So, I arrived at the Humboldt Bay Aquatic Center on Oct. 14 a bit reluctant but intrigued.

Mills greeted the panelists. Joining me on the community panel were local philanthropist and homeless advocate Betty Chinn, College of the Redwoods Trustee Bruce Emad and Eureka City Councilwoman Linda Atkins. The department head panel consisted of interim Finance Director Wendy Howard, Parks and Recreation Director Miles Slattery, Chief Building Official Brian Gerving and City Councilman Mike Newman, while the law enforcement panel consisted of Arcata Police Chief Tom Chapman, Humboldt County Sheriff’ Mike Downey and San Diego Police Department Capt. Dan Christman, who specializes in operational support and SWAT operations. An employee from Eureka’s personnel department joined each panel to help facilitate the conversation.

Mills explained his reasoning for the three panels. “As a department, we don’t treat people well,” Mills said, detailing why he wanted the candidates to have to field questions from a variety of community members. The department has sometimes acted as “an island unto itself” on C Street, he said, explaining why he felt it important to see how the candidates interacted with other department heads within the city. And, finally, he said he wanted the candidates grilled by some cops from other agencies who could really press them about tactics and critical incident responses, saying, “We need people who can slow these things down.”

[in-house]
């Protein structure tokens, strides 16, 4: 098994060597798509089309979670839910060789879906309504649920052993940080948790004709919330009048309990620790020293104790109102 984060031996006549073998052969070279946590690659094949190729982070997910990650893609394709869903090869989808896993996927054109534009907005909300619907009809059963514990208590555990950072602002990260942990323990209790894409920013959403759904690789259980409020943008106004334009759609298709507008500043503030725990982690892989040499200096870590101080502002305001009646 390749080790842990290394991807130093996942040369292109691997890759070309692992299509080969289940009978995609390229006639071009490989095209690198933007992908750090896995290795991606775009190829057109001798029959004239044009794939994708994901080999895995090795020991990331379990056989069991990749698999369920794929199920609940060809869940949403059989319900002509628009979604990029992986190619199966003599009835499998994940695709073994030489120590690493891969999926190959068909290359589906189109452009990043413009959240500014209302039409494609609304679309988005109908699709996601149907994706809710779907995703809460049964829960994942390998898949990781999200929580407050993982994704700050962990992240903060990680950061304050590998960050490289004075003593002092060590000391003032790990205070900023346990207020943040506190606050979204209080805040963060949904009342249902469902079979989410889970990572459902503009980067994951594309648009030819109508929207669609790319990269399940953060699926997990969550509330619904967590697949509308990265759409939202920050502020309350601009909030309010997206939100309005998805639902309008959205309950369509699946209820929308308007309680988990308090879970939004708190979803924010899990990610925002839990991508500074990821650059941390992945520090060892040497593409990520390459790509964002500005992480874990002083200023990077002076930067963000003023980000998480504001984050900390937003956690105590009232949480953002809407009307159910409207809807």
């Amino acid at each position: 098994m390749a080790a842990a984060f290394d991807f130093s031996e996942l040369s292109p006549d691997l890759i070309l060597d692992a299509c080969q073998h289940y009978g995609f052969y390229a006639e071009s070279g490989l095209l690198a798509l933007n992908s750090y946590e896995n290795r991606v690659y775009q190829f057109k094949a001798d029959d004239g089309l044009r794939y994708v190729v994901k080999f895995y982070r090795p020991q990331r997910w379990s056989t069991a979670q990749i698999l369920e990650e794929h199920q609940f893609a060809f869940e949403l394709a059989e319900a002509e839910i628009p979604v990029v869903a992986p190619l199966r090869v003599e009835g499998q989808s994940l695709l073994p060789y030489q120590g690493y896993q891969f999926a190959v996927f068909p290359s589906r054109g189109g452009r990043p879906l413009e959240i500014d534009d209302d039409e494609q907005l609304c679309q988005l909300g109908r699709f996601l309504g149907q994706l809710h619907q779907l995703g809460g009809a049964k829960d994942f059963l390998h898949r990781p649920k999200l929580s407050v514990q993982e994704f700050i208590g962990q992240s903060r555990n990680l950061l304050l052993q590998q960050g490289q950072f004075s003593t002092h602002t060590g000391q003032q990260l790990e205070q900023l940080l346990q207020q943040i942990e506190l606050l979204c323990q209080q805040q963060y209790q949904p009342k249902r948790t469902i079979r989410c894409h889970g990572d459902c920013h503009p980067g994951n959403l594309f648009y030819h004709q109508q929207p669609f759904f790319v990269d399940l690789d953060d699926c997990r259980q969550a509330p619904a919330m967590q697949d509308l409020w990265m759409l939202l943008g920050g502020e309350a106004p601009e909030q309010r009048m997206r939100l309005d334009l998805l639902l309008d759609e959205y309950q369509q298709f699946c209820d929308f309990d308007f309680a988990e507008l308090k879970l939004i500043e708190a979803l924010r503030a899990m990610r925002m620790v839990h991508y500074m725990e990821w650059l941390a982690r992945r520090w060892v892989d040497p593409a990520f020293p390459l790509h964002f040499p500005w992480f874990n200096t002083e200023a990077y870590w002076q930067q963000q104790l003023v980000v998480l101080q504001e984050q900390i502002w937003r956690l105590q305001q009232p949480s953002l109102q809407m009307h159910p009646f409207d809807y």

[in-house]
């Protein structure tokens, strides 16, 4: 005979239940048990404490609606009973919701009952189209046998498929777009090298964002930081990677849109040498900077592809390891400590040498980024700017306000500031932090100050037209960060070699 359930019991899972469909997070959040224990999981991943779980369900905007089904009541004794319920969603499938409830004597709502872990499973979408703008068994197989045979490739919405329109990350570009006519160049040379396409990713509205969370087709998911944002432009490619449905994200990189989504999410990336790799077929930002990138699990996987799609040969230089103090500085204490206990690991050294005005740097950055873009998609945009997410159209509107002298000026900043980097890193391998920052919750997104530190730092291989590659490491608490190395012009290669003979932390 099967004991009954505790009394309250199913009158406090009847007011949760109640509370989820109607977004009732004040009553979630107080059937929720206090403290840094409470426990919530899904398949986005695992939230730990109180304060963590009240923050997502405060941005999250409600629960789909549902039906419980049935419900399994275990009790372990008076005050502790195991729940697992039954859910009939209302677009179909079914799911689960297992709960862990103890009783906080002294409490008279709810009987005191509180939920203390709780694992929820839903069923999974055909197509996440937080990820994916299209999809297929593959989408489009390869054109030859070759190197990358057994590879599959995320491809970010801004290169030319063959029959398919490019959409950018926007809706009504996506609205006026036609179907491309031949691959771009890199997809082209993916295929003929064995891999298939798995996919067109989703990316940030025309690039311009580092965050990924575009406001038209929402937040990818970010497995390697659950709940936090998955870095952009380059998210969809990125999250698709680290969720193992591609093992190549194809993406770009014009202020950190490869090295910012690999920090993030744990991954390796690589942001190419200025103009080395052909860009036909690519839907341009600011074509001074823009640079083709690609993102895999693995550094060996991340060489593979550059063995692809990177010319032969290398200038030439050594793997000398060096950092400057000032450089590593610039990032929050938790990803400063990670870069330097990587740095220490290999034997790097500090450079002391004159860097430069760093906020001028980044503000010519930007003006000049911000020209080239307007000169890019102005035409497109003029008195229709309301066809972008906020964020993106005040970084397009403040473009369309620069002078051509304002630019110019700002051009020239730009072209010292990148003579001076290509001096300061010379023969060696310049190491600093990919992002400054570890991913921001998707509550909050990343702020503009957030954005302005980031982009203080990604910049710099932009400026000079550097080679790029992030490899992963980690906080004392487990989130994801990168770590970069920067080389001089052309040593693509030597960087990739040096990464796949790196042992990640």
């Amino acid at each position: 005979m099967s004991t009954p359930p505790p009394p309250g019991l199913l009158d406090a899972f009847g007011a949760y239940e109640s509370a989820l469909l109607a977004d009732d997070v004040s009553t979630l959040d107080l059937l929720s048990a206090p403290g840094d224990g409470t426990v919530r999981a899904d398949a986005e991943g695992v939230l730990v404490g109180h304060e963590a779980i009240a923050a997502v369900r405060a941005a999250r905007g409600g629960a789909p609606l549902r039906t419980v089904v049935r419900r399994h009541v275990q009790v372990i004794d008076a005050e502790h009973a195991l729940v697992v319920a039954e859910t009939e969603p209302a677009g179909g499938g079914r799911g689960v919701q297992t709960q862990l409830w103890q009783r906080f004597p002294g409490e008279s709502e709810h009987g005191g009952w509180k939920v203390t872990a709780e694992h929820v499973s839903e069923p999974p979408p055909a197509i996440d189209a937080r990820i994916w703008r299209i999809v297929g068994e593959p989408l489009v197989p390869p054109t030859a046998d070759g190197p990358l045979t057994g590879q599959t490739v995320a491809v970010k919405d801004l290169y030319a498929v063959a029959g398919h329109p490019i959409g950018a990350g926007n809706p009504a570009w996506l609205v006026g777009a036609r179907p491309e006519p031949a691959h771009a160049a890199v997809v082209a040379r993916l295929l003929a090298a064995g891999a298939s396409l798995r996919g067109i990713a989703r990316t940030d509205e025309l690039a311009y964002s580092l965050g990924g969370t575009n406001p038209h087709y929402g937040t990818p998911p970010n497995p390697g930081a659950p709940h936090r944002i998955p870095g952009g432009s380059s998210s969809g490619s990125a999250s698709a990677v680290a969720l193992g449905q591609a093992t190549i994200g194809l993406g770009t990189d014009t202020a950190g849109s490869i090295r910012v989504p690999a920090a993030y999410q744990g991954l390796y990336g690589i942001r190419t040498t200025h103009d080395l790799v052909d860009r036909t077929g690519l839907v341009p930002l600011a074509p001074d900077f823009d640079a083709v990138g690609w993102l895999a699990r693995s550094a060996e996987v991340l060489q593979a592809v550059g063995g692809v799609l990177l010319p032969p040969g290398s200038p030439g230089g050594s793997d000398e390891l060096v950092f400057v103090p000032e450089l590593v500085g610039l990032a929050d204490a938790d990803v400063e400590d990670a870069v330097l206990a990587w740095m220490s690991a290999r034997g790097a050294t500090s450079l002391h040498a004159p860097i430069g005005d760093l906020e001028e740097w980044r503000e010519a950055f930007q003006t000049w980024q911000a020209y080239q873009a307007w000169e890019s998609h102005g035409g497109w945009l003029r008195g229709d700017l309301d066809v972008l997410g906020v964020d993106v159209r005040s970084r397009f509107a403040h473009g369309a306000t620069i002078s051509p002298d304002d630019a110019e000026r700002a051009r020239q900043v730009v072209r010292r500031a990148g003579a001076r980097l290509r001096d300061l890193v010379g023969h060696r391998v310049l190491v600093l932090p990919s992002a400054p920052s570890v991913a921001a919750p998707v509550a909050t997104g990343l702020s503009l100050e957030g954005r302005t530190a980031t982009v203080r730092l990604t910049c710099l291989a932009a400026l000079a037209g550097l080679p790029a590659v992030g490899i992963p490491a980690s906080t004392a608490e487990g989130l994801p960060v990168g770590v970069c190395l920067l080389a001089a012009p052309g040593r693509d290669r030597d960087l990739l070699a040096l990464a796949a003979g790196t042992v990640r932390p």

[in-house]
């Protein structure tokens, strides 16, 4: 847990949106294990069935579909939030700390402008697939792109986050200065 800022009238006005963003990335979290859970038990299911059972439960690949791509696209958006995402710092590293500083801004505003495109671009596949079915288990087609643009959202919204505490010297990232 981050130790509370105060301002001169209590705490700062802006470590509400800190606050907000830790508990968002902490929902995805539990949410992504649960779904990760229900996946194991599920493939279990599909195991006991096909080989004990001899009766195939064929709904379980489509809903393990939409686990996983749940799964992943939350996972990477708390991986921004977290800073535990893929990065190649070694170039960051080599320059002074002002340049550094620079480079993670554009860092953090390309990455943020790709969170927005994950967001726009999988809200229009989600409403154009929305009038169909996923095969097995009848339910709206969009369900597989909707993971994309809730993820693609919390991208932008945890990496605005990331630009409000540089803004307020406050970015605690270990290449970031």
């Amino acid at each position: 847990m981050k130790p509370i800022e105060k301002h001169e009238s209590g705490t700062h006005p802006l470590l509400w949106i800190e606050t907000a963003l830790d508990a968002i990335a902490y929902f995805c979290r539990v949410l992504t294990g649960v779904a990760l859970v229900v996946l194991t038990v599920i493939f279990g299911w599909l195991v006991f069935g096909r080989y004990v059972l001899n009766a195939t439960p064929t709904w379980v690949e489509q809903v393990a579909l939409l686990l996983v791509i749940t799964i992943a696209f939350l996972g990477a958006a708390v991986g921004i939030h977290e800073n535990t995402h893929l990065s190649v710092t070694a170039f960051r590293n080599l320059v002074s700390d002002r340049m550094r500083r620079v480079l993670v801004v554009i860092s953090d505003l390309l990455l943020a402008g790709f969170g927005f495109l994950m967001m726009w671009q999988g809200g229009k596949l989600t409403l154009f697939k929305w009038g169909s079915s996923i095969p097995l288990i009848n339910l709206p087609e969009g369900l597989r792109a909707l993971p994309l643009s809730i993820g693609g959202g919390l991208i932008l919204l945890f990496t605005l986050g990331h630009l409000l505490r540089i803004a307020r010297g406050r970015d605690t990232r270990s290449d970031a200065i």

Mills also shared what seemed to be a pretty blunt take on the state of EPD, saying the department has a morale problem, with fissures and some employee groups who haven’t historically played well amongst each other. (Mills assigned Kevil Gilmartin’s Emotional Survival for Law Enforcement as required reading for the candidates). The department is also only just getting a grip on the tenets of community policing, he said, beginning the process of a departmental culture shift.